Exploring the Public (EP) is a cases-led investigation about its core concept: the public. In this course you will learn to trace the origins of this concept and distinguish its multiple nuances in everyday debates – are we talking about the same when we refer to the “public” good, or “public” service, or “public” opinion, or “public” interest, or the “public” sector; or the “public” sphere? What accounts for this overreaching idea of “the public”? And equally important, who accounts for it, who is the public?
The introductory words of Dan Hind, author of The Return of the Public, illustrate the departing concern of this course: “At the moment when our grasp of the concept of the public has become so confused, paradoxes multiply and compound the confusion. The publics that do exist as site of effective and self-conscious decision about the future of our countries for the most part deliberate without publicity. Ours is an age of secluded, even secretive, publics” (5). Departing from this assumption, the task of this course is to involve students in thinking and engaging with the idea(s) of the public(s) that we need in order to face the global and local challenges of our contemporary societies. A pressing task considering the extent to our globalised inter-dependence, but also how pervasive and progressive segregation and exclusion are in our highly differentiated societies.
The learning aims and core objectives of this course are:
To develop in students an analytical and critical understanding over the multiple facets of the public so they can gauge their challenges when put into practice.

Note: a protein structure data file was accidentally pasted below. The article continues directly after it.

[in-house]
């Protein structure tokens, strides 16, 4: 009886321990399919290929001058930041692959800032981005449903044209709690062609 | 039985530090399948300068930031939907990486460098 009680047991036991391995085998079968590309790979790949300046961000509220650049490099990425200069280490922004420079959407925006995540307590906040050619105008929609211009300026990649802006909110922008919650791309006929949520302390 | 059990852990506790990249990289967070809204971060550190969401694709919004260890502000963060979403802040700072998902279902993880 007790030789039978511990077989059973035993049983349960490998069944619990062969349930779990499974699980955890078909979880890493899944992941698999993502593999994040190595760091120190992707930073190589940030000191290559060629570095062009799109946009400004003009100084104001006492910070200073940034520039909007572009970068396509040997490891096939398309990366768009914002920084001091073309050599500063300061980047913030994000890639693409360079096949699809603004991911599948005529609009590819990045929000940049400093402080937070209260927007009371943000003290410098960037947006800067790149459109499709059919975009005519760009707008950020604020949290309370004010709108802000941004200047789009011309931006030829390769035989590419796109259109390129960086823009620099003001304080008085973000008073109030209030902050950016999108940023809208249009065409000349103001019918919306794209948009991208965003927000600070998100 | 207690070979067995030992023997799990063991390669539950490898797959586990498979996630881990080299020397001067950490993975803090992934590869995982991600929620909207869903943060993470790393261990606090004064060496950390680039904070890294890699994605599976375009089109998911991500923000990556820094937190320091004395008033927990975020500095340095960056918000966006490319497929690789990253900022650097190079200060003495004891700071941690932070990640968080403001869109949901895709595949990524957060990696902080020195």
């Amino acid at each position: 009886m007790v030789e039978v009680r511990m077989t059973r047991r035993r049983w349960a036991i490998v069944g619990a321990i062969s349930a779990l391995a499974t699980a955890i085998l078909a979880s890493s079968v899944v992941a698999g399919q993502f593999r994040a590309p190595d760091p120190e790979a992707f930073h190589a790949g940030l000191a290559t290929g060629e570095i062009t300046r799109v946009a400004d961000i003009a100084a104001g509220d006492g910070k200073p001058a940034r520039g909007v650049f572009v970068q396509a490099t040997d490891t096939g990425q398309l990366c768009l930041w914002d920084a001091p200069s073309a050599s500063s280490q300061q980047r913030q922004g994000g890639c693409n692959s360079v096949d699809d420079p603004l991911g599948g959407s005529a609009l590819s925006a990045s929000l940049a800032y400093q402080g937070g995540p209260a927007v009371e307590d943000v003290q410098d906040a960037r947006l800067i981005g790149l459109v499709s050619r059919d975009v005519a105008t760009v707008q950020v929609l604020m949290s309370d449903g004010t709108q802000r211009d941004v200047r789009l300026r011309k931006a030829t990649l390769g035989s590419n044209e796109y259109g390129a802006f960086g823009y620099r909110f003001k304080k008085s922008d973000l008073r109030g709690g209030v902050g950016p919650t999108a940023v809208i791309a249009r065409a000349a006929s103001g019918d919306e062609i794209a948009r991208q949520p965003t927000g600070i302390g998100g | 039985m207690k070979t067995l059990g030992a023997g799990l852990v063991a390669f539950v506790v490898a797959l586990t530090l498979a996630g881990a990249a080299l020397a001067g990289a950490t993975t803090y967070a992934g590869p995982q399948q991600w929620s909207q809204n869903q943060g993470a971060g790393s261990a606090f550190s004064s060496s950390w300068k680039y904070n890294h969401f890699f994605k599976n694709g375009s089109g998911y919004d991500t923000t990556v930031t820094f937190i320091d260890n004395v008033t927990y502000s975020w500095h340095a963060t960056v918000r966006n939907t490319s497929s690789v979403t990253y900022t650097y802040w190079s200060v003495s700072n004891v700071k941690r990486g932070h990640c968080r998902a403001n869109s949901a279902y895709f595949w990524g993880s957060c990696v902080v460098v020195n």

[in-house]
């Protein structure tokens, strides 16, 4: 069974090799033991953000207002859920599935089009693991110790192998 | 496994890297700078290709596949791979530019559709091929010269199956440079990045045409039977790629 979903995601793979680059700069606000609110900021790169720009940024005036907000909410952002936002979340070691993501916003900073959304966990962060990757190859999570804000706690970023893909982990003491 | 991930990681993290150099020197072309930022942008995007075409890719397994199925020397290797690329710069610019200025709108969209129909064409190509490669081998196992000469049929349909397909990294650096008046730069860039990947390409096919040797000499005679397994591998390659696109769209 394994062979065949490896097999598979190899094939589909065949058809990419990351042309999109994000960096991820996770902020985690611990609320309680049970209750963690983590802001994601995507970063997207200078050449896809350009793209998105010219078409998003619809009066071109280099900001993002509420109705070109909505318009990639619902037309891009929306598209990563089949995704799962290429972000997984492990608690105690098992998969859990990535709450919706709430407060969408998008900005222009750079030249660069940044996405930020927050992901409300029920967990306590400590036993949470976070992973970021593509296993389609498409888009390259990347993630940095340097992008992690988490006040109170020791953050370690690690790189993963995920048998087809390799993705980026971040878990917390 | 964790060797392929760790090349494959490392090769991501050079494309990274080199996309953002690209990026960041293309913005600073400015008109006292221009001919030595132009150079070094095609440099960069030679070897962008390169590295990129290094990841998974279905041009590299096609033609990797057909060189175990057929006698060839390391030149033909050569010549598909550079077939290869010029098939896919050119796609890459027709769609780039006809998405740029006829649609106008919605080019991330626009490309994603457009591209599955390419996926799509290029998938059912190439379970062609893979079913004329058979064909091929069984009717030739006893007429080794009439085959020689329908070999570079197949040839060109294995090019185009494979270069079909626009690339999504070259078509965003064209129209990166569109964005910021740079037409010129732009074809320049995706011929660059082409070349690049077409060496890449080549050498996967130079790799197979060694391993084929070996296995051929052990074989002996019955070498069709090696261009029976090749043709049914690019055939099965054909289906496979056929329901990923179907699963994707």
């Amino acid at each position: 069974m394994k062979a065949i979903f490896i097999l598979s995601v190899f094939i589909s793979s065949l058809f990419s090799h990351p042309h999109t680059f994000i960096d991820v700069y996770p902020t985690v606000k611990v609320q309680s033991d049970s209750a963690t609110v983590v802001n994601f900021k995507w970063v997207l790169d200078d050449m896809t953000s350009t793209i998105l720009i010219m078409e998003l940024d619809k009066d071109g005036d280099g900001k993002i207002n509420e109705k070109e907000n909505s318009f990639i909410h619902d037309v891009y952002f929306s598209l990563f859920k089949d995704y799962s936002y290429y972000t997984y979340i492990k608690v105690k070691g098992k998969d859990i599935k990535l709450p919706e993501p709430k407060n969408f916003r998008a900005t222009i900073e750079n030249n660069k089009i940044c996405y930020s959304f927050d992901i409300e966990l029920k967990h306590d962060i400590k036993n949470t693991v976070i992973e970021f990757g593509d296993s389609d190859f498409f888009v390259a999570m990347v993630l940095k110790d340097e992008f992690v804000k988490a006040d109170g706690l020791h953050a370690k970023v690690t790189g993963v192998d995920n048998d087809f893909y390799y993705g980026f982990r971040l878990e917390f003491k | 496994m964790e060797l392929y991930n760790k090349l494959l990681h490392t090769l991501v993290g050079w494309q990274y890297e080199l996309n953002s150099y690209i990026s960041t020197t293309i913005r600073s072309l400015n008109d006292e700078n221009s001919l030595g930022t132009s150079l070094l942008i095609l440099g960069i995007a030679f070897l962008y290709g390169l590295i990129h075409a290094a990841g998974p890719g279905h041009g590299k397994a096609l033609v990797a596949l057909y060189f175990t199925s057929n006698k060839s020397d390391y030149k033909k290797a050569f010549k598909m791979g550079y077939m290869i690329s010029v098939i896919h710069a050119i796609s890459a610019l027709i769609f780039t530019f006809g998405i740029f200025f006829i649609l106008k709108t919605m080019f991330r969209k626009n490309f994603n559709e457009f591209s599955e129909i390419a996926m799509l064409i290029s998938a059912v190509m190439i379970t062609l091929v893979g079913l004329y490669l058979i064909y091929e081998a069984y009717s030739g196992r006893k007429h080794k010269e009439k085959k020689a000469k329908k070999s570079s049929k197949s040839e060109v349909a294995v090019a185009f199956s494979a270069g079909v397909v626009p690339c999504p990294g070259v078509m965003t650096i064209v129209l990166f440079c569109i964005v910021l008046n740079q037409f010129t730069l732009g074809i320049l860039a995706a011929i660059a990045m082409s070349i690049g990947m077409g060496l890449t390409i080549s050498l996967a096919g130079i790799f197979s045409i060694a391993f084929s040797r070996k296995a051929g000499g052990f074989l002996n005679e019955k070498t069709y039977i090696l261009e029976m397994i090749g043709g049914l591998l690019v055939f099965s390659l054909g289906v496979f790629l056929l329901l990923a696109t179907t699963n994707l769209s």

To provoke in students a critical reflection about the concept of the public and its implications, particularly for their self-understanding as global citizens.
To develop in students a creative ability to examine key issues linked to prevailing notions of the public that affect the ways in which contemporary societies are organised.
To motivate and actively engage students in imagining alternative ways to think about the public that foster their collaborative capacities.
Mode of Instruction
This course will be run as a seminar, with a combination of lecture time, class discussions, and student presentations. Time will be allocated in the first session for student presentations of specific case studies along the block.
Students will prepare for each seminar by completing the assigned readings. In addition, each student will need to complete one brief and critical “reading synopsis” per session.
Mutual respect and rapport are fundamental for the development of this course. Your continuous and active participation is crucial: it is with the active and respectful engagement of us all that we can produce an exciting and inspiring learning community.
A reader for the course required readings will be compiled and made electronically available in Blackboard. Students are expected to use these readings as minimum requirement to inform their participation in our classes discussions. Supplementary readings and students own literature reviews will be encouraged through the course and expected during students presentations and final essay.
For further information please contact Dr. Daniela Vicherat Mattar at: firstname.lastname@example.org
WEEK 1 – Exploring the Public – A matter of opposing definitions?
WEEK 2 – The classical public: private vices public virtues
WEEK 3 – The neoliberal publics: publics as publicity
WEEK 4 – The fall of the public
WEEK 5 – A renewed call for the public: social movements return to the streets
WEEK 6 – Public realm, public sphere, public space, public knowledge
WEEK 7 – Thinking the public beyond oppositions
WEEK 8 – Reading Week
Preparation for first session
A. Hannay (2005) “The Public” in On The Public. London: Rutledge Pages: 1-25.
Students are requested to reflect upon their own understanding of the public and it contemporary relevance. In the first session those ideas will be discussed and framed in the light of the course objectives.